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WRAPPED UP IN BOOKS

December 11, 2010

"Glasses, William Faulkner's Rowan Oak Oxford, Mississippi" fts Native Ground by Rob McDonald

Last year when Rob McDonald gave a lecture to us then-sophomores, I was smitten. I was even more intrigued by his series “Native Ground” which involved him going to the homes of notable writers from the American South. I had a similar journey to Flannery O’Connor’s residence in Milledgeville, Georgia over the summer. Since Mr. McDonald’s lecture, much of what I’ve tiptoed over in my photographic work is incorporating text, themes, symbols from books I’ve enjoyed.

In thinking about my Constructed Image assignment, I found inspiration not from any specific photographer or artist, although there are some I mentioned in my post on collage work. I’m currently making collage portraits of characters found in literature I find the most dynamic and elusive: Holden Caulfield, Jay Gatsby, Temple Drake, Winston Smith, Hazel Moats, and many more just to name a few.

What I’ve found the most interesting in reading books and stories for a few years now is how the images of the characters described in the book change as my current life disposition changes.  For example, I didn’t enjoy “The Great Gatsby” the first time I read it as a junior in high school because I could not identify with any of the characters (I was more of a “Catcher in the Rye” type kid at that age—but who wasn’t?).  Now slightly more mature in wisdom, I engulfed “Gatsby” over my Thanksgiving and I’m now returning to F. Scott Fitzgerald for more inspiration. With this altering of life experiences, I see the pictures of characters in books I’ve made in my head slowly change.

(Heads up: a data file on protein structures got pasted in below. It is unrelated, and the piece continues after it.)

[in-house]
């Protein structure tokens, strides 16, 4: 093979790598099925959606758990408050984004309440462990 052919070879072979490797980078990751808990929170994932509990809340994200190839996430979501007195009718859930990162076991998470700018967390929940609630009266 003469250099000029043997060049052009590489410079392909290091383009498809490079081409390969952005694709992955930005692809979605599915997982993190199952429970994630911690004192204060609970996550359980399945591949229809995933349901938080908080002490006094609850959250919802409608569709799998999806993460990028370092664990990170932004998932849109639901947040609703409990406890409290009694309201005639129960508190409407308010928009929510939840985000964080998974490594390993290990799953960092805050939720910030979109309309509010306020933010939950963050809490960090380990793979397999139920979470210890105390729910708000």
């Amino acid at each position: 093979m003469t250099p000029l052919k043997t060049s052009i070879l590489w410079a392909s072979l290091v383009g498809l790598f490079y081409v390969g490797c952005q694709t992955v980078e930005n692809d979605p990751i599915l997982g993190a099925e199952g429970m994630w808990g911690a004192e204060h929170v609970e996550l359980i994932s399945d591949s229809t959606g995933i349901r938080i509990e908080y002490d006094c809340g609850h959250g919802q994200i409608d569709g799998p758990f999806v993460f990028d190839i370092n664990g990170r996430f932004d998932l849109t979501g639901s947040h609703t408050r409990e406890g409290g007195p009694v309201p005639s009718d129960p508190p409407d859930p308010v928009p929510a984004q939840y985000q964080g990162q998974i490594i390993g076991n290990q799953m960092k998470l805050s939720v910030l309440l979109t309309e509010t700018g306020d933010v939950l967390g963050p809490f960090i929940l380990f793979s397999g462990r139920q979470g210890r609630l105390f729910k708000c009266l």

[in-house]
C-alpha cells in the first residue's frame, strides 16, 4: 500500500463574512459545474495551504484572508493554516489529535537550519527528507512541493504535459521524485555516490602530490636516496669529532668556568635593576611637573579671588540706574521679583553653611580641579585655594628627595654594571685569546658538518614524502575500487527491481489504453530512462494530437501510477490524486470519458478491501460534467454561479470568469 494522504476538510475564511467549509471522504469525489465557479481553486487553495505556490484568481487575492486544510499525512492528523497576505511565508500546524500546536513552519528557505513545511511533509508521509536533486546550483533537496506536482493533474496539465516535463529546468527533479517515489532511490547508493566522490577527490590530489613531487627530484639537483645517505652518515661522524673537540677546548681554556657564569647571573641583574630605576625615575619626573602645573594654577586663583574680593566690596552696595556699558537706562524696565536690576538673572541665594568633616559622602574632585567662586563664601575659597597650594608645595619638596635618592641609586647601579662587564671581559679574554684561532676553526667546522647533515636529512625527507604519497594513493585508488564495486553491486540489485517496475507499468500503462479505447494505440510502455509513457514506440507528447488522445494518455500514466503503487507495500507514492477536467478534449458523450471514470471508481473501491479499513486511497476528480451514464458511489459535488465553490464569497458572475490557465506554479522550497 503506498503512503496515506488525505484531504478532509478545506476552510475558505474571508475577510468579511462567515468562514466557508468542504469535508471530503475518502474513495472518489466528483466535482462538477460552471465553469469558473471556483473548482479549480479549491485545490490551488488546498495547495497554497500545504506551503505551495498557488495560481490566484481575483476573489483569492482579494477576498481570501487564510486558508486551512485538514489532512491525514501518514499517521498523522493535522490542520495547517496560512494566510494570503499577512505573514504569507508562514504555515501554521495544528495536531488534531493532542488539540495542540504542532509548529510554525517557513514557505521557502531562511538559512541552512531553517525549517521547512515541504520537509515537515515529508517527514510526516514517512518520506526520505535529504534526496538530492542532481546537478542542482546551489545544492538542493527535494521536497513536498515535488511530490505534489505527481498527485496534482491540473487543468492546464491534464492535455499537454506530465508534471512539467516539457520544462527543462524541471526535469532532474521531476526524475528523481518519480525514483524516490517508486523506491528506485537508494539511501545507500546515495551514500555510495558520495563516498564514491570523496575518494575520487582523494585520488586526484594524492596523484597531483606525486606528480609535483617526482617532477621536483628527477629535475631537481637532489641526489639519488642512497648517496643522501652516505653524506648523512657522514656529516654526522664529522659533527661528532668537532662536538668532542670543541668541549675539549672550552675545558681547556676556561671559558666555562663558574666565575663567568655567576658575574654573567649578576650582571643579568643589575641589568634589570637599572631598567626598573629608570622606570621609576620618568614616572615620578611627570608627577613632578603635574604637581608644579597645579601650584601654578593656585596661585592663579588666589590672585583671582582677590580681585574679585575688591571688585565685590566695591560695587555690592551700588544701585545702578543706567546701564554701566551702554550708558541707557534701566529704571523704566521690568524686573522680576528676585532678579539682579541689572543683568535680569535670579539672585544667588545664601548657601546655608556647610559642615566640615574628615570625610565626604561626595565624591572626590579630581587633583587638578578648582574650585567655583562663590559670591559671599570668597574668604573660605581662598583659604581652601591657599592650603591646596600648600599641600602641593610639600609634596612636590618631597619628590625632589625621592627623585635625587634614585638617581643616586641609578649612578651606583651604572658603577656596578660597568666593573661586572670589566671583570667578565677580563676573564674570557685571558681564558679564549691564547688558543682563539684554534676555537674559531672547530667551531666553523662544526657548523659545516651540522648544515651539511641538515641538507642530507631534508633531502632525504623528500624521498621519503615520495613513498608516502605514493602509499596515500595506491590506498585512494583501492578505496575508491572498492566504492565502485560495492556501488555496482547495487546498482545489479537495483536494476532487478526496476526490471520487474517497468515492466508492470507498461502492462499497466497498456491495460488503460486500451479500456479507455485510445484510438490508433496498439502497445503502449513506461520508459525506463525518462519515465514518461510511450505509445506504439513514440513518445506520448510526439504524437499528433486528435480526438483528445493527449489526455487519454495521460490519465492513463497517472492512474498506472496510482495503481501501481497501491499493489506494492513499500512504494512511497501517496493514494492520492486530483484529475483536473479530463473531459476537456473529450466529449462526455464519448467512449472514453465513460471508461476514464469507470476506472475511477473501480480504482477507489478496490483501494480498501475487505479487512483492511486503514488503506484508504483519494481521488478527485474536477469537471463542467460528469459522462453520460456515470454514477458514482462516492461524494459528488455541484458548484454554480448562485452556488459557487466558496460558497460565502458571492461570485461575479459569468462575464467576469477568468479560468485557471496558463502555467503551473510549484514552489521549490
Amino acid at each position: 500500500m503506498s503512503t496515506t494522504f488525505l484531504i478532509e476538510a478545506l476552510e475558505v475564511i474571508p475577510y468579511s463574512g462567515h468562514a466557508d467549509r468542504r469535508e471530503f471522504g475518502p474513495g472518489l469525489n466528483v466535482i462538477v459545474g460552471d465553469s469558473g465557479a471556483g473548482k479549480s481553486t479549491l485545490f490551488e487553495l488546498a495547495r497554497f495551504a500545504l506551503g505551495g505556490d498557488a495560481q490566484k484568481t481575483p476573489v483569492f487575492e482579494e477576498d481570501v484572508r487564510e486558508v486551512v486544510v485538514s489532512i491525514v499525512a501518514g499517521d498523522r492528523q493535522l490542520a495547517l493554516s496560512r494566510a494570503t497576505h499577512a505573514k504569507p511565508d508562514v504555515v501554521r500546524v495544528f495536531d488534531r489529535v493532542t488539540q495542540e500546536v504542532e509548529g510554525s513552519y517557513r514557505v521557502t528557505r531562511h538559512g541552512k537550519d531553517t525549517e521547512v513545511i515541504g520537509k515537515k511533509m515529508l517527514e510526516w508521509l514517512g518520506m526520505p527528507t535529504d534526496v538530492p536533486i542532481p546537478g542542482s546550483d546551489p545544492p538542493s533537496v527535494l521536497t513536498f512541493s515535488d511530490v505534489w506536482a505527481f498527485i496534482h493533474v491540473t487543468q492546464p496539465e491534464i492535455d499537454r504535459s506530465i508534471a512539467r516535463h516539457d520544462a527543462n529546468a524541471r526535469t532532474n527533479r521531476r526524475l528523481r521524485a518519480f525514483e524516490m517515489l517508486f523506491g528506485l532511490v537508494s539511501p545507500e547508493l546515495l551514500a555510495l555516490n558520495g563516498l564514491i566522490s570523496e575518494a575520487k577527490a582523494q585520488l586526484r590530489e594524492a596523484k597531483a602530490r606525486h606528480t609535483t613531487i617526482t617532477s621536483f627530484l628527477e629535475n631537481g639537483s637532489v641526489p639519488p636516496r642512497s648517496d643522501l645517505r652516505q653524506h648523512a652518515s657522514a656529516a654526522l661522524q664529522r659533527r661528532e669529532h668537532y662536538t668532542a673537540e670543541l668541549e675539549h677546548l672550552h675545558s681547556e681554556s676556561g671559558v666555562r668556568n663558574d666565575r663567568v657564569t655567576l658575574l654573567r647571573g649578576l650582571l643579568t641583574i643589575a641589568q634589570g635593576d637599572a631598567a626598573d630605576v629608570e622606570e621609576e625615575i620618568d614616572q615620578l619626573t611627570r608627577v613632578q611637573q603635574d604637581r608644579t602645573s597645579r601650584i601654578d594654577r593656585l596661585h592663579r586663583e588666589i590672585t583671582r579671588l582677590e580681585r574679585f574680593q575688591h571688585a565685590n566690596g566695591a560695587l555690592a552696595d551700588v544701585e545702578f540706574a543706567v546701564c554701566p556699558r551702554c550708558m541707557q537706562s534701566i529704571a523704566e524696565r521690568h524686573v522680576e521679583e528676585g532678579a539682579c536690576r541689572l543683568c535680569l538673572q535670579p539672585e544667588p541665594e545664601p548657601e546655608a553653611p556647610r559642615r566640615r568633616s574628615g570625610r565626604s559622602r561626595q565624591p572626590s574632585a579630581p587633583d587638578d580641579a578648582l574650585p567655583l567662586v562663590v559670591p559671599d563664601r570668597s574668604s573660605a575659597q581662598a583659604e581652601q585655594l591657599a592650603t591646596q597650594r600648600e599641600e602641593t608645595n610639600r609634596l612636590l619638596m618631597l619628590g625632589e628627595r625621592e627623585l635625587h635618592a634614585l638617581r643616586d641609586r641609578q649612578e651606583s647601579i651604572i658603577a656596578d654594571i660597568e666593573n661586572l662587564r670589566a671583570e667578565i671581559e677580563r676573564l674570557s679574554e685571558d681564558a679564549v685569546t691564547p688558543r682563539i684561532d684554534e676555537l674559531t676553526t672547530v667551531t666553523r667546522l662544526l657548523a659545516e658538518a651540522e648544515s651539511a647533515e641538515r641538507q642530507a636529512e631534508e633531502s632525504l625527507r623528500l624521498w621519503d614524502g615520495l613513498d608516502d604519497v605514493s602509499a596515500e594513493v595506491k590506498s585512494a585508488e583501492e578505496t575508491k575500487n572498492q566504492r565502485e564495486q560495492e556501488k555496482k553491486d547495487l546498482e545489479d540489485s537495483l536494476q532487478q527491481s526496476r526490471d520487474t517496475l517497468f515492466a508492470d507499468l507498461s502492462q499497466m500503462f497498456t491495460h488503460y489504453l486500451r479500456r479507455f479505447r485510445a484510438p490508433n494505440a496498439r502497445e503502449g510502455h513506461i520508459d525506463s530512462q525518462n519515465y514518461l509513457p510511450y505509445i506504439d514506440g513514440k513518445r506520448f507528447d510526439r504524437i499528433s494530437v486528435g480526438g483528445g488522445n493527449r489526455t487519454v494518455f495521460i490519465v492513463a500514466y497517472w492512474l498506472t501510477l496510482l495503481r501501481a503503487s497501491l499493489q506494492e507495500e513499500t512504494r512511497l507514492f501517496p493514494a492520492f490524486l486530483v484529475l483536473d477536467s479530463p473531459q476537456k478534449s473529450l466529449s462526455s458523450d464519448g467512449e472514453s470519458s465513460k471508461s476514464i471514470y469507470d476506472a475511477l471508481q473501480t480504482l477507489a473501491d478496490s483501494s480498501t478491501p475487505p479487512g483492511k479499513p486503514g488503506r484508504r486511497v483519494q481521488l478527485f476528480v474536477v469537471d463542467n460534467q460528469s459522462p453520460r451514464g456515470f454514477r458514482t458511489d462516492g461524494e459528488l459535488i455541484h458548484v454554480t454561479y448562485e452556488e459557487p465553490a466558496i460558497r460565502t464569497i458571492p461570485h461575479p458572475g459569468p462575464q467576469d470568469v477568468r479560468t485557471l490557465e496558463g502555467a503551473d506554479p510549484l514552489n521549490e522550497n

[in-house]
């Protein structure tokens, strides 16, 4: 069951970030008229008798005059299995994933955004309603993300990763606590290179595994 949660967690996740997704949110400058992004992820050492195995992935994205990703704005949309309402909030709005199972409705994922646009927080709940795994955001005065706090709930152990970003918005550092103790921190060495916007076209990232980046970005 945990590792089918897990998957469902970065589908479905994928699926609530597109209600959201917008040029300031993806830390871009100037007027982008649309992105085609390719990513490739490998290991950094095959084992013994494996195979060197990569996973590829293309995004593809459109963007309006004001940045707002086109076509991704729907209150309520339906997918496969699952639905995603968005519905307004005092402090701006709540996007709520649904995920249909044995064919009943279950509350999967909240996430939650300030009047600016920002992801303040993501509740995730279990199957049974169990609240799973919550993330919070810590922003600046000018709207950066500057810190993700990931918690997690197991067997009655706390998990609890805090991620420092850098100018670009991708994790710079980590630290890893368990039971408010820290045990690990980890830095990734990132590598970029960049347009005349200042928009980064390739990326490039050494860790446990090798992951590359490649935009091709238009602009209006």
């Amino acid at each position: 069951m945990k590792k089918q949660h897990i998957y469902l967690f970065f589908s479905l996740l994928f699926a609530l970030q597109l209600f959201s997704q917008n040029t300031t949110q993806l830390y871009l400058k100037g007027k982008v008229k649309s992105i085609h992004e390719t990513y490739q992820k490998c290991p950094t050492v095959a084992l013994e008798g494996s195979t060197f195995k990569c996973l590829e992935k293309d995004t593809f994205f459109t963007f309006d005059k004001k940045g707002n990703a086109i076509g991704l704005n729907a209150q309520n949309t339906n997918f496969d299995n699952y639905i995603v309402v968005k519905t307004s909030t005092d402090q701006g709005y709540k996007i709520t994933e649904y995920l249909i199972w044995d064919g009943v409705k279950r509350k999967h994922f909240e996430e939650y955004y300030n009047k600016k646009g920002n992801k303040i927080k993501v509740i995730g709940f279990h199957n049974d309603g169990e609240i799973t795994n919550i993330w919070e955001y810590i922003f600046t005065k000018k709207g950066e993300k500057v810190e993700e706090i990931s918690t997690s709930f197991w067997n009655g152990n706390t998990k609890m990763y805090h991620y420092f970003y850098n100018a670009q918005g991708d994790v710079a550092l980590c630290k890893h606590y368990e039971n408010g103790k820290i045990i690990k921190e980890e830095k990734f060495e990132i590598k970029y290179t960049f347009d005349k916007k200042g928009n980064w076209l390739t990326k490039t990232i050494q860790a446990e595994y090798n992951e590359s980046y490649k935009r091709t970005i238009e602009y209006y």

I think whenever anyone reads a piece of fiction, it’s only natural to associate the settings and characters with people and places familiar.  I’ve developed images of these book characters over a long period of time, but then realize they’re not real and are simply products of developing plot lines, descriptions, the character’s own experiences and the symbols that entail them.  While working on this assignment of collage portraits incorporated with ideas found in their books, I had a new love of the stories from which they originated.  The found images from collages are, to me, reminiscent of a reader’s own attempt to piece together how they feel a character looks in the real world.  It’s not merely an exercise in literary comprehension, but hopefully a study in how one’s mind produces symbols and features that mimic the author’s tone.

That being said, here are a few Signet-published drug store copies of some great pieces of literature that inspired McDonald and may manifest character appearances in the minds of the readers of these books.  First however is a beautiful series of UK-edition hardbound books designed by Coralie Bickford-Smith:

"The Great Gatsby" book design by Coralie Bickford-Smith.

 

Of course I’m quite partial to Wise Blood’s cover.  Books are one of those things that won’t change and you can always rely on.

See more of Rob McDonald’s elegant, Southern-inspired photography (if you haven’t already) here. And see more of Coralie Bickford-Smith’s clever design here.

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3 Comments leave one →
  1. margaret Adams permalink
    December 11, 2010 4:30 am

    Its is really wonderful to see what lies beneath!

  2. December 12, 2010 2:47 am

    Thanks for this reminder of the really wonderful visit with you all. Hello to everyone–and please keep in touch! Rob

  3. December 12, 2010 5:59 am

    Rob, thanks for the comment and coming out to Corcoran when you did. I enjoyed all your work and your books and your incorporation of literature and historic themes into your photography.

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